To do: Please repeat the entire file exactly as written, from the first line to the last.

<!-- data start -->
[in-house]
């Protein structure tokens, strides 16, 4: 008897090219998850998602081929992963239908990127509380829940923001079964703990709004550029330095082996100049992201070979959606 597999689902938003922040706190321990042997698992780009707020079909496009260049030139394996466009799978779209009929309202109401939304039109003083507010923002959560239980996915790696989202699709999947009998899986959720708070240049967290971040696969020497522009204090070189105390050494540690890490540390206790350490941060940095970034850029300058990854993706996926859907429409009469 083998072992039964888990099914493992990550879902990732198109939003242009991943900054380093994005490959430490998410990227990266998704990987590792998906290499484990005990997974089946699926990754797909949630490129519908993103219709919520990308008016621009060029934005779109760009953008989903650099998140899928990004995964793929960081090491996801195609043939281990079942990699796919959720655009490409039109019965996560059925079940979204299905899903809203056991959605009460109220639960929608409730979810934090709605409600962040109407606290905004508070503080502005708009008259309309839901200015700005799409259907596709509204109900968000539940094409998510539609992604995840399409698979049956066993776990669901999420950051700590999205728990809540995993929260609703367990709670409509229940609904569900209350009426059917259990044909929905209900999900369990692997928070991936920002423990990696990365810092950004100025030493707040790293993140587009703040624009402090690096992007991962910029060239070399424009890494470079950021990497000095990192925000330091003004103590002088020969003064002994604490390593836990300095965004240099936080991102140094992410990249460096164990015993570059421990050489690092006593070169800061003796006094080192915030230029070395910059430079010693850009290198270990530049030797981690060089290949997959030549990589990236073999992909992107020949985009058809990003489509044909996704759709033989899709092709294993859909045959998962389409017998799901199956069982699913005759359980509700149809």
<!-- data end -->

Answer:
[in-house]
């Protein structure tokens, strides 16, 4: 008897090219998850998602081929992963239908990127509380829940923001079964703990709004550029330095082996100049992201070979959606 597999689902938003922040706190321990042997698992780009707020079909496009260049030139394996466009799978779209009929309202109401939304039109003083507010923002959560239980996915790696989202699709999947009998899986959720708070240049967290971040696969020497522009204090070189105390050494540690890490540390206790350490941060940095970034850029300058990854993706996926859907429409009469 083998072992039964888990099914493992990550879902990732198109939003242009991943900054380093994005490959430490998410990227990266998704990987590792998906290499484990005990997974089946699926990754797909949630490129519908993103219709919520990308008016621009060029934005779109760009953008989903650099998140899928990004995964793929960081090491996801195609043939281990079942990699796919959720655009490409039109019965996560059925079940979204299905899903809203056991959605009460109220639960929608409730979810934090709605409600962040109407606290905004508070503080502005708009008259309309839901200015700005799409259907596709509204109900968000539940094409998510539609992604995840399409698979049956066993776990669901999420950051700590999205728990809540995993929260609703367990709670409509229940609904569900209350009426059917259990044909929905209900999900369990692997928070991936920002423990990696990365810092950004100025030493707040790293993140587009703040624009402090690096992007991962910029060239070399424009890494470079950021990497000095990192925000330091003004103590002088020969003064002994604490390593836990300095965004240099936080991102140094992410990249460096164990015993570059421990050489690092006593070169800061003796006094080192915030230029070395910059430079010693850009290198270990530049030797981690060089290949997959030549990589990236073999992909992107020949985009058809990003489509044909996704759709033989899709092709294993859909045959998962389409017998799901199956069982699913005759359980509700149809």